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January • 11 • 2024

Human Trafficking: Protect Victims and Your Organization


Mary Ryan-Kusiak, JD, Esq., CPHRM



Human trafficking is the unlawful confinement and exploitation of persons for forcible participation in involuntary sex trafficking, forced labor, or debt collection—and it is a big business. Healthcare practitioners are in a unique position to identify and intervene in human trafficking cases.

In addition to providing valuable clinical care, healthcare systems monitor and safeguard public health in many other ways. One of these critical areas is protecting vulnerable patients by detecting human trafficking. Human trafficking is the unlawful confinement and exploitation of persons for forcible participation in involuntary sex trafficking, forced labor, or debt collection—and it is a big business. While difficult to quantify, some estimates indicate that at any given time there are 25 million victims worldwide who generate approximately $150 billion in annual revenue for their traffickers.
Although traffickers often prey on vulnerable individuals with physical/intellectual/developmental disabilities and mental health diagnoses, their pool of target victims comprises all abilities, ages, genders, nationalities, and socioeconomic groups. Trafficking is a widespread concern, and vigilance in detection and protection for trafficking victims is a vital and lifesaving endeavor.

Trafficked individuals bear unspeakable emotional and physical harm and financial hardship as victims of labor and sexual exploitation. They endure depression, post-traumatic stress, malnutrition, sexually transmitted infection and disease, and substance abuse disorders and addiction, among other physical and mental health conditions. 

Trafficking victims are powerless to escape due to imposed isolation and restrictions on movement and finances. They are intimidated by physical or sexual violence and, in some cases, fall prey to drug or alcohol dependency. Human trafficking is a crime with significant healthcare consequences, including physical, psychological, and social implications for trafficked individuals. This crime also exposes healthcare workers to risk—confrontation with victims and their handlers can be dangerous.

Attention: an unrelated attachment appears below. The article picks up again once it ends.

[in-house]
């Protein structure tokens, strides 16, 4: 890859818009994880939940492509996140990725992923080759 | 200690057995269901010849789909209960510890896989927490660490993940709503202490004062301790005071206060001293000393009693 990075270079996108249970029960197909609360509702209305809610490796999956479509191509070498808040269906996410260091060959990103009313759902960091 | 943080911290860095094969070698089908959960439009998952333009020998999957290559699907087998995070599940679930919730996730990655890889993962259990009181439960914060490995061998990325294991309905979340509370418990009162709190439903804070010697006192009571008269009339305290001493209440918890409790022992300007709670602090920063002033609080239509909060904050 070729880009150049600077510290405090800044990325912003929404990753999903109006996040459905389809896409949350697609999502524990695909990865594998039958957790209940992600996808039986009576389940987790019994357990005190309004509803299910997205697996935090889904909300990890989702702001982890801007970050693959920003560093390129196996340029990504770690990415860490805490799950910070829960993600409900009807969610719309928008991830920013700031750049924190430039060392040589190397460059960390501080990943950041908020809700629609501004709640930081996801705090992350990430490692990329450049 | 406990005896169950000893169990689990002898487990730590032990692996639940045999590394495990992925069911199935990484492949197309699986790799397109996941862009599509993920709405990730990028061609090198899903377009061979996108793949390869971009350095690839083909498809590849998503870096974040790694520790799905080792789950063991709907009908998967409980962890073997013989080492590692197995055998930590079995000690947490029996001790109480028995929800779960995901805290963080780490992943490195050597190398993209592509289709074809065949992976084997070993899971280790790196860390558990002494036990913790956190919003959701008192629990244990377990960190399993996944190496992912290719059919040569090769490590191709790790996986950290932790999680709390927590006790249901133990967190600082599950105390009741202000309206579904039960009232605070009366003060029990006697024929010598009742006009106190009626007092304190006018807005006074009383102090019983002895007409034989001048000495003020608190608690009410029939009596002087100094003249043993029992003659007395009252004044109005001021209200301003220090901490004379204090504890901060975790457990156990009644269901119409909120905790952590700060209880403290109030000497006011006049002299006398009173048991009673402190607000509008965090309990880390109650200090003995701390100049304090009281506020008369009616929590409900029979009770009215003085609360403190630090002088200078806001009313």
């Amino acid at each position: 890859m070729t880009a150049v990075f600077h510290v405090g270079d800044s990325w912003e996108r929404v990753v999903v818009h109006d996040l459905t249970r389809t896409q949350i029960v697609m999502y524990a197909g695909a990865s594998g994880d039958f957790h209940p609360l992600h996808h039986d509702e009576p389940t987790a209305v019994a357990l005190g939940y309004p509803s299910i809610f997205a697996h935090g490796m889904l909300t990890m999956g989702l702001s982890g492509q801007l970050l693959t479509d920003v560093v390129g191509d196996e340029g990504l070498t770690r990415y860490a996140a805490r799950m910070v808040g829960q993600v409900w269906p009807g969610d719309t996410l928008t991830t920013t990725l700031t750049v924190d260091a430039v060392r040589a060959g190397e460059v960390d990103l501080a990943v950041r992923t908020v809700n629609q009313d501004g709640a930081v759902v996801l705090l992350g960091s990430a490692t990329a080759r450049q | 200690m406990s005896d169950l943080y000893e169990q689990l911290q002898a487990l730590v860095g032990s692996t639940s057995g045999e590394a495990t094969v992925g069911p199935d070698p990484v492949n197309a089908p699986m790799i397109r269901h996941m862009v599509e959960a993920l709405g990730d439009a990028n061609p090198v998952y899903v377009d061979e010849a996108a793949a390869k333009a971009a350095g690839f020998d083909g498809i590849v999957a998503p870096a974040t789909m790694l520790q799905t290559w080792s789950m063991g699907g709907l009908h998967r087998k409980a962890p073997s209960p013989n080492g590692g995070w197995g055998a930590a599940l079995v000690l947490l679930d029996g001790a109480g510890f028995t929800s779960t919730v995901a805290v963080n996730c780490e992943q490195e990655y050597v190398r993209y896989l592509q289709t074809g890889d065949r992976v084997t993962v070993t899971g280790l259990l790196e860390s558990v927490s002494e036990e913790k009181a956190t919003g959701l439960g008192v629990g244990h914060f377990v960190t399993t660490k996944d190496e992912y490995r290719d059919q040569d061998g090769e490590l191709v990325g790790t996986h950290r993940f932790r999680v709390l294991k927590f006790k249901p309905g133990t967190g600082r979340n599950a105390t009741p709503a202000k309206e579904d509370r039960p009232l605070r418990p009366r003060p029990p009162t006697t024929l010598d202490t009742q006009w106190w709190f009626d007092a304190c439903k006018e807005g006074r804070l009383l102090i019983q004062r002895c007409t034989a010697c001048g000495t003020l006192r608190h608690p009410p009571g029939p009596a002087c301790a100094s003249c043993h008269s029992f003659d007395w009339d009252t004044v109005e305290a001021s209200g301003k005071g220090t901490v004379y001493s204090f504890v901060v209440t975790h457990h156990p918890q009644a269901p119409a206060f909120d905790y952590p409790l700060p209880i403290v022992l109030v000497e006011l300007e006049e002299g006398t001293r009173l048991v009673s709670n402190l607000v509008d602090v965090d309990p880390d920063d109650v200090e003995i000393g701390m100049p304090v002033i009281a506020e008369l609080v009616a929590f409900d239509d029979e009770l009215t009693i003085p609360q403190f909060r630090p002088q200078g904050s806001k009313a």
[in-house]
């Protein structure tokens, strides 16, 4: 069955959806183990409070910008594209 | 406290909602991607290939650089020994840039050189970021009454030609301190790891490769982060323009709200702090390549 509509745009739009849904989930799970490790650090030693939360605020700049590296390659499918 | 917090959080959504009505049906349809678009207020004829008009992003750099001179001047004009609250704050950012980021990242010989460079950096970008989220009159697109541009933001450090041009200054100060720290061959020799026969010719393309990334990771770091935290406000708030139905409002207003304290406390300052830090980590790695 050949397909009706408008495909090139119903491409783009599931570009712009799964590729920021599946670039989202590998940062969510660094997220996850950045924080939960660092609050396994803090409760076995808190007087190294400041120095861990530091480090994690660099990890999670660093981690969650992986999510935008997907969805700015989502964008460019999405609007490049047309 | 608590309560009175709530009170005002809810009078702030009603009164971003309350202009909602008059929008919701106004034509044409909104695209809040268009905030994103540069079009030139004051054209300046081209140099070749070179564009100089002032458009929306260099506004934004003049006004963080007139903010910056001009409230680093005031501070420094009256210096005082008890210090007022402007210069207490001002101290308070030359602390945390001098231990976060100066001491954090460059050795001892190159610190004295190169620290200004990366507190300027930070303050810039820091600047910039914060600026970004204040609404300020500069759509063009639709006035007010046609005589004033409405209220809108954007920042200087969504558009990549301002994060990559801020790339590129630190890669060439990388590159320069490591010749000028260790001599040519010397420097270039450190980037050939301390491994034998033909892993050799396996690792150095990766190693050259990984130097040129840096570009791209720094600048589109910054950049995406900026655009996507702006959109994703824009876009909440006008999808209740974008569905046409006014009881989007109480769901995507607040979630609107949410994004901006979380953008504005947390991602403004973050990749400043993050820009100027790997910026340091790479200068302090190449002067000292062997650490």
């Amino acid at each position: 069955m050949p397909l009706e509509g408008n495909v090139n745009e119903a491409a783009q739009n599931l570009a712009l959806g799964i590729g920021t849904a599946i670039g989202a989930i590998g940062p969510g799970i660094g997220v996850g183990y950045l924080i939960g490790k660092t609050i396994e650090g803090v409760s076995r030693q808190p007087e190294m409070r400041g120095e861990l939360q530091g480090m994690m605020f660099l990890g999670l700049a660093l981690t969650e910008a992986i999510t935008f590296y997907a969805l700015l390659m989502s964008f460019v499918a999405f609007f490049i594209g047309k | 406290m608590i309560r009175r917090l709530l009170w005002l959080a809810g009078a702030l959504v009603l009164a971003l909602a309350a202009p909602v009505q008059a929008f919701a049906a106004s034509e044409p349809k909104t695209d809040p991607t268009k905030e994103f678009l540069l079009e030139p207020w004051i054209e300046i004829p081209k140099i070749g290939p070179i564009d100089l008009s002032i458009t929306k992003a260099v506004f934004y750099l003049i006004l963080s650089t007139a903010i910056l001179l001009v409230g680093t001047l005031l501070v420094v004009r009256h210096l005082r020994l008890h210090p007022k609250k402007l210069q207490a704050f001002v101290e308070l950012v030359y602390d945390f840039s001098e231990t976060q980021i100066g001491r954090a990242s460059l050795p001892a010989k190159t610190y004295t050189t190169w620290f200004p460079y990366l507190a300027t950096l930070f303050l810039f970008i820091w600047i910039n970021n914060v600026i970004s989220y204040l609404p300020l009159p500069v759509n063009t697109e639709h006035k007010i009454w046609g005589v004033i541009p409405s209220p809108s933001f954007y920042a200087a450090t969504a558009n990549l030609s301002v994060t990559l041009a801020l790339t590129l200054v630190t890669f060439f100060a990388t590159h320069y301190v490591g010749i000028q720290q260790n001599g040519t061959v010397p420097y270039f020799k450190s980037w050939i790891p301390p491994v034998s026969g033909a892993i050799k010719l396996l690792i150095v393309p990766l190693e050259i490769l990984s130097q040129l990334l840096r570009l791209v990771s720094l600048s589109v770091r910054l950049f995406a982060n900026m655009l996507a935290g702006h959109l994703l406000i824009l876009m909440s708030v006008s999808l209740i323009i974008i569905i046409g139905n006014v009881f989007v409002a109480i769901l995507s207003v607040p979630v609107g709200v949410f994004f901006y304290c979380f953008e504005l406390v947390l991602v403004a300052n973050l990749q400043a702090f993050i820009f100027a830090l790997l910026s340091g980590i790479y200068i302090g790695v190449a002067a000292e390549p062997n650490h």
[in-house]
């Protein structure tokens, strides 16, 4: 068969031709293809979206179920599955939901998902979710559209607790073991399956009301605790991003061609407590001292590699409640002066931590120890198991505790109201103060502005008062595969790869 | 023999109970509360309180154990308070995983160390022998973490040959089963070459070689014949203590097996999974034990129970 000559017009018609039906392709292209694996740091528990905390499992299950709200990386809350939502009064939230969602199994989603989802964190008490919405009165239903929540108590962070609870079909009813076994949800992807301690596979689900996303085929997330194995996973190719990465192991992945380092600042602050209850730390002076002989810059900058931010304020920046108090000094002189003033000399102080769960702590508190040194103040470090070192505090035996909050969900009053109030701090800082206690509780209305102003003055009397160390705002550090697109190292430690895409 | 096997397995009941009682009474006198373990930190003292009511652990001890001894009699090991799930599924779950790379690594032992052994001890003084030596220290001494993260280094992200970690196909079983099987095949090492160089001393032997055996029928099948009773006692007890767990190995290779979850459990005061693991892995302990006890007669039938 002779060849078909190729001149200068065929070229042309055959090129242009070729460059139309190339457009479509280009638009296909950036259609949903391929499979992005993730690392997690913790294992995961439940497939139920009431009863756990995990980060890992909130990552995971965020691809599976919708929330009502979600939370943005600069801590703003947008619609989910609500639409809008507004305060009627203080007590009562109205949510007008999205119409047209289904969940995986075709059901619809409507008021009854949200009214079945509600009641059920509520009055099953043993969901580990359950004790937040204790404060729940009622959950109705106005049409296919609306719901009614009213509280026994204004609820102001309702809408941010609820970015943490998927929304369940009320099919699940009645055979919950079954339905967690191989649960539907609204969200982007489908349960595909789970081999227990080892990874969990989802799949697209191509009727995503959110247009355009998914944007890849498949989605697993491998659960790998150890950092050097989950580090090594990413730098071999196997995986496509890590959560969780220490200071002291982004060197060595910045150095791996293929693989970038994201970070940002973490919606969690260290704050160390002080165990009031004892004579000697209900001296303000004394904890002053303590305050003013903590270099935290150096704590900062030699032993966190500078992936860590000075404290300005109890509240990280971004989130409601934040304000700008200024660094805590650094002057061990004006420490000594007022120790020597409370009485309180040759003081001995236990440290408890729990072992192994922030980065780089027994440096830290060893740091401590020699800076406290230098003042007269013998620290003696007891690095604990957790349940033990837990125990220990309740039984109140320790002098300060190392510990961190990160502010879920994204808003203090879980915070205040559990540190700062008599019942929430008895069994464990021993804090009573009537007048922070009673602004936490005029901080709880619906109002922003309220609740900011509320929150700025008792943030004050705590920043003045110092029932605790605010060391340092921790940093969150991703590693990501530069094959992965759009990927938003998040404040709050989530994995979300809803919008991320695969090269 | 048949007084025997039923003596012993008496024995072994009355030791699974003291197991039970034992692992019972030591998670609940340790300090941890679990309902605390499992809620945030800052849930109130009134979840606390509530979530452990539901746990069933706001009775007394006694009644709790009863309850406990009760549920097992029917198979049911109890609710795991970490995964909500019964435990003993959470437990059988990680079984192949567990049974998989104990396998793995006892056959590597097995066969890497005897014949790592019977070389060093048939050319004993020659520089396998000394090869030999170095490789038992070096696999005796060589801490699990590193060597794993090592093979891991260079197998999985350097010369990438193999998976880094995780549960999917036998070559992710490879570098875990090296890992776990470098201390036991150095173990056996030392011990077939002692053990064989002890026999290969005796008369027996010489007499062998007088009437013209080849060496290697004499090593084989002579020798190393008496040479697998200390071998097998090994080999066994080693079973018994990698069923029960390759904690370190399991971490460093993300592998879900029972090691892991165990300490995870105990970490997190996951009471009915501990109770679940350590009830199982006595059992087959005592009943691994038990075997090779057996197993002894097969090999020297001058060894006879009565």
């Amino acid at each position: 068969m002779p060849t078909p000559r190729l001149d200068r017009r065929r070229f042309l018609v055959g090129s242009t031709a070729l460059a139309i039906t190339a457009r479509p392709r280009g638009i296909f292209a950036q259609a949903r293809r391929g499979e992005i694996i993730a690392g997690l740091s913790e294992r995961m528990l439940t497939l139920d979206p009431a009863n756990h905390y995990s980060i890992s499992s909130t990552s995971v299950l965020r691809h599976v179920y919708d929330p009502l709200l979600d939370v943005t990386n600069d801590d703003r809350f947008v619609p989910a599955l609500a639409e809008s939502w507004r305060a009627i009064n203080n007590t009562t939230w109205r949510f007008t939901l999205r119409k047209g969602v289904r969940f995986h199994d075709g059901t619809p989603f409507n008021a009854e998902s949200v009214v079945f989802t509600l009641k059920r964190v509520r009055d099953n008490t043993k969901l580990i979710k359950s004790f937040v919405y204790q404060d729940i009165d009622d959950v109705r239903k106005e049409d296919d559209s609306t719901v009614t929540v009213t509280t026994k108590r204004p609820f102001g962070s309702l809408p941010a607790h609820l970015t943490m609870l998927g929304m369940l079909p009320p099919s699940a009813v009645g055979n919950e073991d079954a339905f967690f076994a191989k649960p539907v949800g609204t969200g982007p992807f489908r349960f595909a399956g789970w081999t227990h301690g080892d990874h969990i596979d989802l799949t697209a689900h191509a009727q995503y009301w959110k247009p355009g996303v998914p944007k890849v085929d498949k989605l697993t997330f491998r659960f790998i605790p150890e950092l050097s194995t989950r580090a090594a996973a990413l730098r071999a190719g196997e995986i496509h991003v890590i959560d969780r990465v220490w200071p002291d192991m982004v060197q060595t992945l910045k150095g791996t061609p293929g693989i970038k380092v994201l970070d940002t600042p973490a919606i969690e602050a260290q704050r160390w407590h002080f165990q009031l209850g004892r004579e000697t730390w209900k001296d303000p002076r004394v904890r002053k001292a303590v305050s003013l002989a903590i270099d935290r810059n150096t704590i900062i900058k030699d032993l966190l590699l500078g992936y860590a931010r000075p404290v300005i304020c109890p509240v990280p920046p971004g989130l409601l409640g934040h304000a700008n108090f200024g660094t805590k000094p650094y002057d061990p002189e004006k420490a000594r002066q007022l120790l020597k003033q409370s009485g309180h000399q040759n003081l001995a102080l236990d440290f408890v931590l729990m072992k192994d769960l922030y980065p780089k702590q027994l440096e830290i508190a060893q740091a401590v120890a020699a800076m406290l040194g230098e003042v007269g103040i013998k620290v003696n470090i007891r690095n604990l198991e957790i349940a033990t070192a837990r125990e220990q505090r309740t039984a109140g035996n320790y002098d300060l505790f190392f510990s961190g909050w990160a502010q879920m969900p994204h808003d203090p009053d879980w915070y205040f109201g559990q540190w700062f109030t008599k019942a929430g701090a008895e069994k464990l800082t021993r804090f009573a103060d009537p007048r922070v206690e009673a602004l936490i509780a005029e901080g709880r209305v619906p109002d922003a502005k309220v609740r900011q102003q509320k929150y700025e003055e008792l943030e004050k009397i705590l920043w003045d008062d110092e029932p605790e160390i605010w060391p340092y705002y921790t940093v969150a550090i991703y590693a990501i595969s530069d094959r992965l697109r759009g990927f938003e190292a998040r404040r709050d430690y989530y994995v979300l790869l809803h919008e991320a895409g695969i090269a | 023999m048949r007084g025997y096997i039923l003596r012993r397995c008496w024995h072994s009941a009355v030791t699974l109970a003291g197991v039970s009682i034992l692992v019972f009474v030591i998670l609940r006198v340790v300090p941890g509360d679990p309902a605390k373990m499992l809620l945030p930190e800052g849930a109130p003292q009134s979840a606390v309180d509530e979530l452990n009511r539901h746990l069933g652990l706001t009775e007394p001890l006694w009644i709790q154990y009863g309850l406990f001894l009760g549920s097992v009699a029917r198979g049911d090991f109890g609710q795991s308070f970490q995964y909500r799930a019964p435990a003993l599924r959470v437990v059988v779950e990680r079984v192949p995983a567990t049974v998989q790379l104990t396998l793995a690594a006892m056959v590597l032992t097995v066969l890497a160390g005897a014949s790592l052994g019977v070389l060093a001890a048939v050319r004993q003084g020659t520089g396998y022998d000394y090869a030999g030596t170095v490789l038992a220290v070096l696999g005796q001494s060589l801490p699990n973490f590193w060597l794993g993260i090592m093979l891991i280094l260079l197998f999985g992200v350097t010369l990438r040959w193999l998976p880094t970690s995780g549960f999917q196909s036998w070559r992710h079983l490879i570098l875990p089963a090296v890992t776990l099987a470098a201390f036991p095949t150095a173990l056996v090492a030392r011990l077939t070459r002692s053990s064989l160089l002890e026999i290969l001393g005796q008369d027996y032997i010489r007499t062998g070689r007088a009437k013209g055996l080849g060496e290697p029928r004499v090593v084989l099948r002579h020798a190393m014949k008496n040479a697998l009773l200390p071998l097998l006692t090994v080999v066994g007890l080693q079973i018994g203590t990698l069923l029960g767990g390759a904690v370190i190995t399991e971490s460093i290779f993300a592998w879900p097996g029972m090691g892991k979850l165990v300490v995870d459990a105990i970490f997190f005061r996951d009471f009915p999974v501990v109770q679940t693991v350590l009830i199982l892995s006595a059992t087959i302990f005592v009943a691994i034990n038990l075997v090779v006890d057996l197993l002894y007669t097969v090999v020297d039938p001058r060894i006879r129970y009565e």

Risk Management Recommendations 

Healthcare practitioners are in a unique position to identify and intervene in human trafficking cases. Studies have shown that up to 88% of trafficking victims have entered the healthcare system while being trafficked, most often by way of the emergency department. Consider the following when raising awareness about human trafficking at your organization:
  • Recognize behavioral/situational indicators. Ensure that all staff, particularly registration and front desk staff, are familiar with the behavioral and situational indicators of human trafficking: 
    • Absence of address, homelessness, incomplete identification, or lack of insurance.
    • Failure to make eye contact.
    • Limited ability to discuss circumstances leading to their healthcare needs.
    • Hesitation to answer questions or provision of an inconsistent clinical history.
    • Deferral of communication to another person.
    • Lack of awareness regarding current location or date.
    • Suspicion that the person accompanying the patient is a “handler” rather than a companion.
    • Fearful, timid, or submissive demeanor.
  • Recognize physical indicators. Ensure that all staff, especially clinical staff, are familiar with the physical indicators of human trafficking:
    • Behavioral health or cognitive impairment.